Film: Mal­e­fi­cient mistress of Evil

Slogan - - Contents - By Syeda Areeba Rasheed

Build­ing upon the pre­vi­ous theme of ‘Malef­i­cent’, a live-ac­tion fan­tasy drama, the new ‘Malef­i­cent: Mistress of Evil’ is more com­plex, deal­ing with ob­sta­cles of fa­mil­ial ties while of­fer­ing new char­ac­ters and back­ground to its fairy­tale world. With An­gelina Jolie as Malef­i­cent, the horned crea­ture from Dis­ney’s 1959 an­i­mated clas­sic ‘Sleep­ing Beauty’, the se­quel has no con­nec­tion to the clas­sic any­more. The screen­writer Linda Woolver­ton, along with scriptwrit­ers Noah Harp­ster and Micah Fitzer­man-Blue, adds a fem­i­nine touch to the story por­tray­ing An­gelina Jolie (Malef­i­cent), Michelle Pfeif­fer (Queen Ingrith) and Elle Fan­ning (Aurora) as three con­trast­ing archetypes of fem­i­nin­ity. The film is a melo­dra­matic anti-war tale and is much more ac­tion-packed than the first in­stal­ment.

Five years af­ter the events of the first film when Malef­i­cent’s adopted daugh­ter Aurora was de­clared as the Queen of the Moors, Aurora and Prince Philip (Har­ris Dick­in­son) are plan­ning for a wed­ding. They both are of the view that their en­gage­ment will unite both the hu­man king­dom and mag­i­cal forests of Moors that is un­der the pro­tec­tion of Aurora and Malef­i­cent. But things take a wrong turn when the two at­tend an en­gage­ment cel­e­bra­tion din­ner at Prince Philip’s cas­tle with King John (Robert Lind­say) and Queen Ingrith of Ul­stead. Though Malef­i­cent tries hard to plas­ter a smile and im­press Philip’s par­ents, Queen Ingrith’s be­hav­iour makes it all worse.

While the first film shows Malef­i­cent’s former love King Stephan as the one who tries to de­stroy her, the se­quel shows Ingrith as a geno­ci­dal hate­mon­ger who wants to rule the Moors. From serv­ing squab, which re­quires one winged crea­ture to eat another, to fur­nish­ing the din­ner ta­ble with uten­sils made of iron (fairies are al­ler­gic to iron); Ingrith’s ways of in­flam­ing Malef­i­cent proves her cru­elty. The clash be­tween the two re­sults in an ugly spat be­tween Aurora and Malef­i­cent that might al­ter their re­la­tion­ship. Also when Aurora tries to warm up to her new in-laws, Malef­i­cent dis­cov­ers her her­itage as a dark fae, a race of fairies who went into hid­ing af­ter be­ing hunted nearly to ex­tinc­tion. Fur­ther, it ex­plains why Malef­i­cent looks dif­fer­ent from the rest of the Moors crea­tures but fails to clar­ify how she gets to the Moors in the first place.

Di­rected by Joachim Røn­ning, the se­quel per­fectly com­ple­ments the first film and all the char­ac­ters, the pre­vi­ous and the new ones, are ter­rific. With An­gelina Jolie repris­ing her role as the winged dark fae, she proves once again that she is the key in­gre­di­ent, mak­ing it all work with her pow­er­ful pres­ence and per­for­mance. She bal­ances her en­raged out­burst finely, even though it por­trays how dan­ger­ous and un­con­trol­lable her power can be­come. Her ra­zor-sharp pros­thetic cheek­bones, el­e­gant horns and vel­vety wings along with her husky voice add more depth to her char­ac­ter. Elle Fan­ning re­turns as Aurora, the de­mure hero­ine, who wants to set things right with­out realising that blind trust and rush­ing to judge­ments will only have con­se­quences. Her char­ac­ter can be best put into words as ‘a mix­ture of youth­ful naivety and im­ma­ture rash­ness’.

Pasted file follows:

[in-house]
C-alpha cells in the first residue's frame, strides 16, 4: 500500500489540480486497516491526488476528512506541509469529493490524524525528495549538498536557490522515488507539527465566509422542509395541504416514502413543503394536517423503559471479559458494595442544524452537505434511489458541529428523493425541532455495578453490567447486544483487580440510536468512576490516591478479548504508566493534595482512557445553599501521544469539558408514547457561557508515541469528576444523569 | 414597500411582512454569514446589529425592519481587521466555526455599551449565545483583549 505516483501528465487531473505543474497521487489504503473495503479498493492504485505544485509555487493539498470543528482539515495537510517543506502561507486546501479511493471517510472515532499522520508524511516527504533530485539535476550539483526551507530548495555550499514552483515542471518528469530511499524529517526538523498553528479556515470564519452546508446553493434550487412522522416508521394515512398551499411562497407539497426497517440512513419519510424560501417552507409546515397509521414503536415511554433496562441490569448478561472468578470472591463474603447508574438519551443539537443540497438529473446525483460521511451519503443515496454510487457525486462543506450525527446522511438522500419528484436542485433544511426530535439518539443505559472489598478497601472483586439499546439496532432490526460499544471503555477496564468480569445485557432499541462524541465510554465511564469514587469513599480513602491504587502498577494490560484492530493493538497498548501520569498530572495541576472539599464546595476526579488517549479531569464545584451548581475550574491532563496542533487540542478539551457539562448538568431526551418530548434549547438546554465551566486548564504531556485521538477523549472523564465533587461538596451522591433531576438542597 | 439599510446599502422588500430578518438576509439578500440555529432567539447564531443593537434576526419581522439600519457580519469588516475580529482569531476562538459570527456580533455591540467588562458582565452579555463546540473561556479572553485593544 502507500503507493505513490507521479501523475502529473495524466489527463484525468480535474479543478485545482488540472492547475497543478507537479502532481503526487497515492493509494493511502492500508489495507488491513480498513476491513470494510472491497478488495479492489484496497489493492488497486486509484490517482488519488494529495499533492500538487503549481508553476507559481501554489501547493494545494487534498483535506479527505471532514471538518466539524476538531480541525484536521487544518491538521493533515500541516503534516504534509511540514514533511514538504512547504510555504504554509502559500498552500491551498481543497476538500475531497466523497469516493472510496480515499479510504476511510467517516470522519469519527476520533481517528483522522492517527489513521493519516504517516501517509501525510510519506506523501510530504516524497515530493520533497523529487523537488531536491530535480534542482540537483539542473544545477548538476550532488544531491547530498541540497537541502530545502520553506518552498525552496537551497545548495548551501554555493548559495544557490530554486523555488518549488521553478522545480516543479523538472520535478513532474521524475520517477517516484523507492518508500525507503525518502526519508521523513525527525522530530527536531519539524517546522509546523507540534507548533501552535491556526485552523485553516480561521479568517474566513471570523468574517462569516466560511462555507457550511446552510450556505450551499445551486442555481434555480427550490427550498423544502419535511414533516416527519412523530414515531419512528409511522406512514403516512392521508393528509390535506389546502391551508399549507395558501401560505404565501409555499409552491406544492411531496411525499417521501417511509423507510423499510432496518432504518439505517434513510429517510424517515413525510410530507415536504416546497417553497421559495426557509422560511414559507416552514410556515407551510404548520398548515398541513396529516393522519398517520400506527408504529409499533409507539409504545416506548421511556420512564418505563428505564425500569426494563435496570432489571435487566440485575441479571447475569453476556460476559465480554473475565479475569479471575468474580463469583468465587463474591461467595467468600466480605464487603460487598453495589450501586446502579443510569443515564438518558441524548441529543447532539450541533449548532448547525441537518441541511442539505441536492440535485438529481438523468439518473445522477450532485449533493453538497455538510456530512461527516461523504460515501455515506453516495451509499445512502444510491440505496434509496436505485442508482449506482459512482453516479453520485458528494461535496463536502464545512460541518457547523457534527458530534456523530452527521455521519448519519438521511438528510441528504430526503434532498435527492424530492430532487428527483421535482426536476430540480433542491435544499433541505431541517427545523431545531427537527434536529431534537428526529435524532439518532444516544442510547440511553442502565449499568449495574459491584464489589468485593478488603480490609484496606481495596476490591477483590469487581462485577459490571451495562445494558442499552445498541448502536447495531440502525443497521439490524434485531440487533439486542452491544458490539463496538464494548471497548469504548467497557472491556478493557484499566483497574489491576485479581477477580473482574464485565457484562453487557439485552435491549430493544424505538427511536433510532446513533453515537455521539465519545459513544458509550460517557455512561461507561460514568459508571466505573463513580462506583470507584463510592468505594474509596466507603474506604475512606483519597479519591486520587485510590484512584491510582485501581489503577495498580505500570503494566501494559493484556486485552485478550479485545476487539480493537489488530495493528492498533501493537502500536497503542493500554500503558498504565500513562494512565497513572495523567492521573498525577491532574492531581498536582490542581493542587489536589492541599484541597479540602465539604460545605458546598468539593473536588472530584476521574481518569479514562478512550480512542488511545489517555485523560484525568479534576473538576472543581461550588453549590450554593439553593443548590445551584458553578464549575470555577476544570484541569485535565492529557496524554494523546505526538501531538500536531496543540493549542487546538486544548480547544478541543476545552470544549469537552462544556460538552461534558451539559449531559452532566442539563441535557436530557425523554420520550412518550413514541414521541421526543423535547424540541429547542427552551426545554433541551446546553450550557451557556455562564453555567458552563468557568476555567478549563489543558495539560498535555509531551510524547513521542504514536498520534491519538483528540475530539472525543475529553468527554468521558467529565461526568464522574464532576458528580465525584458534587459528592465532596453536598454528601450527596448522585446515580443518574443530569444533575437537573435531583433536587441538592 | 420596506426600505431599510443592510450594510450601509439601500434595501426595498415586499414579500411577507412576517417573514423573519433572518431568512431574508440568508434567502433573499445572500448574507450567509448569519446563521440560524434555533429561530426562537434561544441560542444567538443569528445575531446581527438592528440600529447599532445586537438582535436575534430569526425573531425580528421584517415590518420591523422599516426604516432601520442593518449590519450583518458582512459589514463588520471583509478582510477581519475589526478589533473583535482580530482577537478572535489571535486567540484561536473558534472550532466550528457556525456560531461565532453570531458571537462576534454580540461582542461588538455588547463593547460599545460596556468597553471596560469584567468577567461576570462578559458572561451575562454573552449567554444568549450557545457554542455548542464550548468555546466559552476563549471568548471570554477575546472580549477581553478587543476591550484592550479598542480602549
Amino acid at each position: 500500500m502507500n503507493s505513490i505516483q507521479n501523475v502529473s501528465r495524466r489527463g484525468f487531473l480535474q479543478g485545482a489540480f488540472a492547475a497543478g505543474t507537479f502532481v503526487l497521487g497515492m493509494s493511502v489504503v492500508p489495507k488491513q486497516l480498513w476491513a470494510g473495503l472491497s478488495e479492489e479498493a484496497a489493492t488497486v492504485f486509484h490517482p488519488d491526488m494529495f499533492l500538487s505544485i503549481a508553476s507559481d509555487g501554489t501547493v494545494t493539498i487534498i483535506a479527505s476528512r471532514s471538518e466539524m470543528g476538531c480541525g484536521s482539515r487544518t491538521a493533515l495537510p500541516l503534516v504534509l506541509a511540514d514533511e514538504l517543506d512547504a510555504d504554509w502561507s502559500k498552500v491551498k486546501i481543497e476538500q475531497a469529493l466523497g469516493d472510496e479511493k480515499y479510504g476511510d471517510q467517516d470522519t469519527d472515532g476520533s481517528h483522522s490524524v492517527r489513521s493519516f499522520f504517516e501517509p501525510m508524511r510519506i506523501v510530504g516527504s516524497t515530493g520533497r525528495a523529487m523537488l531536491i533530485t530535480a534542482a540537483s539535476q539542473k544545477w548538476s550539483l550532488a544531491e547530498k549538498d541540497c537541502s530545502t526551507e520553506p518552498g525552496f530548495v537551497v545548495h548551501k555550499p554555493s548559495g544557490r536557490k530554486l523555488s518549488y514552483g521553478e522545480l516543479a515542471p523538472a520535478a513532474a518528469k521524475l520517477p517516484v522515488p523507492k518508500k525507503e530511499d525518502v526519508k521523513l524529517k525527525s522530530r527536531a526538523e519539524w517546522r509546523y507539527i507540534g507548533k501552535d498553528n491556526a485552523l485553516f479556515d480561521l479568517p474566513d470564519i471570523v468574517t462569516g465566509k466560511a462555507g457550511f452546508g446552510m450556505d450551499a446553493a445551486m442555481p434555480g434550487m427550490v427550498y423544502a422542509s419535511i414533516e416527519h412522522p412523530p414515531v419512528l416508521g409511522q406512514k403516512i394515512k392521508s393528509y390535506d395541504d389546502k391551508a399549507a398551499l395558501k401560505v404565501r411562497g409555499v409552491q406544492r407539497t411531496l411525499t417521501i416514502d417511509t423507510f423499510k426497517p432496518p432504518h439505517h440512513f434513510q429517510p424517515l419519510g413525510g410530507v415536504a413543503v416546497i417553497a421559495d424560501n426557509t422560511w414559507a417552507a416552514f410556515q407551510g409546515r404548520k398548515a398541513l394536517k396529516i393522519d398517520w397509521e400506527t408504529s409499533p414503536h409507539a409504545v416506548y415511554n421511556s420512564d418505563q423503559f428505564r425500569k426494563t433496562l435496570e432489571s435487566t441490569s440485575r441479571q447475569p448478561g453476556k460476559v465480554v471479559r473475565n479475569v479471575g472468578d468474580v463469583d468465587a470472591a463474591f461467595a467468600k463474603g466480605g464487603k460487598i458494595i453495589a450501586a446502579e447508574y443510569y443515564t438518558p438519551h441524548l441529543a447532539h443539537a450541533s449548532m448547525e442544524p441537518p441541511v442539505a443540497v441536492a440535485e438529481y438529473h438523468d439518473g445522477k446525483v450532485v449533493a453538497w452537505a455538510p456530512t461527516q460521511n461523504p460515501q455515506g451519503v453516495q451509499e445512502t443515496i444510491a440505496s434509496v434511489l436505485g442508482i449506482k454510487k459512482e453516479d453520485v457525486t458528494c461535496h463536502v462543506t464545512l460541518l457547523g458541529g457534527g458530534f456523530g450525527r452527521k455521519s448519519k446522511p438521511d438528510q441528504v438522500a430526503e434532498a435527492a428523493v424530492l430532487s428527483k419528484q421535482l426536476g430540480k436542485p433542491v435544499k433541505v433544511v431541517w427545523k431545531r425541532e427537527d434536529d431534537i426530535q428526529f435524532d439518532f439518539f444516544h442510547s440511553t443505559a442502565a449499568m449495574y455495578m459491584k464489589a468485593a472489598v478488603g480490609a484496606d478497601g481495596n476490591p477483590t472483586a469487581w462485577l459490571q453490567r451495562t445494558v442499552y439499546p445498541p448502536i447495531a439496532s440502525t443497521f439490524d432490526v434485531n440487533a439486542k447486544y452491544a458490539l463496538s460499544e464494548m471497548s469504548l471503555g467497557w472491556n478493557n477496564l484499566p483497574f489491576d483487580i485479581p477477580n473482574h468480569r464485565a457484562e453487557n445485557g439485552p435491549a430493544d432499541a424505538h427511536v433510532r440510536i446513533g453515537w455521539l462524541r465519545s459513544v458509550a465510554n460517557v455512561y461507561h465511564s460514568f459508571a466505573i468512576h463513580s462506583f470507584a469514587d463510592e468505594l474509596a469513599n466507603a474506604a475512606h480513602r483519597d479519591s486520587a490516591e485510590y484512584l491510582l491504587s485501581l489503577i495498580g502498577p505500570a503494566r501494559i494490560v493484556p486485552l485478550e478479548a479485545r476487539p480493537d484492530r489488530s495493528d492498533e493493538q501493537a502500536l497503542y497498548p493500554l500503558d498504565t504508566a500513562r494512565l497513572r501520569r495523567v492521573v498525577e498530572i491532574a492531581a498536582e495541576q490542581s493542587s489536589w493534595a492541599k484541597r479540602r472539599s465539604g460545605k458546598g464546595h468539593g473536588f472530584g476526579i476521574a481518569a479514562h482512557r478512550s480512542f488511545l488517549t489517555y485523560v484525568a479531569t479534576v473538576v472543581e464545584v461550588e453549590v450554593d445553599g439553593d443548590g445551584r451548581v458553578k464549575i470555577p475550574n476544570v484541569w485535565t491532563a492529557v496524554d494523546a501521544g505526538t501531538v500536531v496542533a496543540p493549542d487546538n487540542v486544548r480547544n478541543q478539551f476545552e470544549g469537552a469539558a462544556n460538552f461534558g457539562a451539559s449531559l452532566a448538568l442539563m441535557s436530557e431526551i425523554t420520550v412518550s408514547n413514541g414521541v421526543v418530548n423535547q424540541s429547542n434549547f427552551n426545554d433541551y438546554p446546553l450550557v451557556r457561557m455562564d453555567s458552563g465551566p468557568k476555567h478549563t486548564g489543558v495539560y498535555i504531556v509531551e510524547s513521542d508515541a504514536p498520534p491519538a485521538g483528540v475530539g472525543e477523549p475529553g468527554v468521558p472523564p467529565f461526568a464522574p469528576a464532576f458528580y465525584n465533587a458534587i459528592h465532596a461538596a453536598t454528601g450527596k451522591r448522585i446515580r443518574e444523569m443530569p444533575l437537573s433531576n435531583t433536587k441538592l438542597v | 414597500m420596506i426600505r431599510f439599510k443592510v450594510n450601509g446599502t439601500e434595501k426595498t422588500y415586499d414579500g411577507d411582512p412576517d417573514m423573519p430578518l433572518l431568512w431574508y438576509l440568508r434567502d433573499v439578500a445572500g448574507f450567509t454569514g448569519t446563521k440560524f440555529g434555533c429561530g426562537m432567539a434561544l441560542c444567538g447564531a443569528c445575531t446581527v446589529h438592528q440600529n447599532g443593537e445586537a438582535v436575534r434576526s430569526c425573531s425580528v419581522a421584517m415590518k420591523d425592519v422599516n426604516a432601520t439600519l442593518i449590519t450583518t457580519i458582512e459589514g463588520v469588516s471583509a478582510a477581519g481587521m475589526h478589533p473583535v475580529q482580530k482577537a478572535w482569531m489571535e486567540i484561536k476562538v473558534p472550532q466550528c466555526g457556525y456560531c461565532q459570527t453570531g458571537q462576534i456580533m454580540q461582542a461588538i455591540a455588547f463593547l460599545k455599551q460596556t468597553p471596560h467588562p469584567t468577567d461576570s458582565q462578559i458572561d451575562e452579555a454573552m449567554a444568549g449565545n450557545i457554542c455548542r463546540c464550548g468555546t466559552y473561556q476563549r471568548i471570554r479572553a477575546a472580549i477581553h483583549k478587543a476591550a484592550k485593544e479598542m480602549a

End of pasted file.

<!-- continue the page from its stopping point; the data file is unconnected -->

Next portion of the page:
Michelle is a new ad­di­tion to the film, which is won­der­ful, as she jug­gles be­tween be­ing the Queen and pro­tec­tor of her king­dom and the power-hun­gry per­son who de­sires to con­quer the Moors with­out think­ing about her own fam­ily and loyal ones. Prince Philip’s char­ac­ter, ear­lier en­acted by Bren­ton Th­waites, is played by Har­ris Dick­in­son in the se­quel. He has a heart of gold and very beau­ti­fully man­ages to ful­fil his com­mit­ments to both Aurora and his king­dom. Chi­we­tel Ejio­for as Con­all is another new­comer who plays a short but im­por­tant role as one of the horned winged dark fae who res­cues Malef­i­cent from the en­e­mies. Sam Riley too re­turns as Di­aval who trans­forms from a raven into a hu­man form along with the three comic fairies Thistle­wit (Juno Tem­ple), Knot­grass (Imelda Staunton) and Flit­tle (Les­ley Manville).

The film shines through­out with its broad ar­ray of colours and ter­rific imag­i­na­tive de­signs, giv­ing view­ers a pre­mium vis­ual ex­pe­ri­ence along with Ellen Miro­jnick’s stun­ning work as the cos­tume de­signer. How­ever, it lacks in pre­sent­ing proper Malef­i­cent-Aurora scenes to­gether. There is also a scene where Malef­i­cent keeps stand­ing silently with­out con­tribut­ing much while the two fae lead­ers Borra (Ed Skrein) and Col­lan de­bate over the mer­its of war and peace. The act is re­ally weird, keep­ing in mind the pow­er­ful char­ac­ter she is play­ing.

Malef­i­cent: Mistress of Evil is far more im­proved than the first in­stal­ment. It talks about is­sues of diver­sity, prej­u­dice, dis­crim­i­na­tion, en­vi­ron­men­tal pro­tec­tion and the na­ture of good and evil. While Malef­i­cent cares first and fore­most about women, it of­fers a warm cel­e­bra­tion of male ally­ship in the form of Sam Riley’s char­ac­ter Di­aval along with the hum­ble and good-na­tured Prince Philip.

Cast: An­gelina Jolie, Elle Fan­ning, Michelle Pfi­ef­fer, Har­ris Dick­in­son, Sam Riley, Chi­we­tel Ejio­for, Ed Skrein, etc. Di­rec­tor: Joachim Røn­ning Writ­ers: Linda Woolver­ton, Noah Harp­ster and Micah Fitzer­man-Blue Run­ning Time: 118 min­utes

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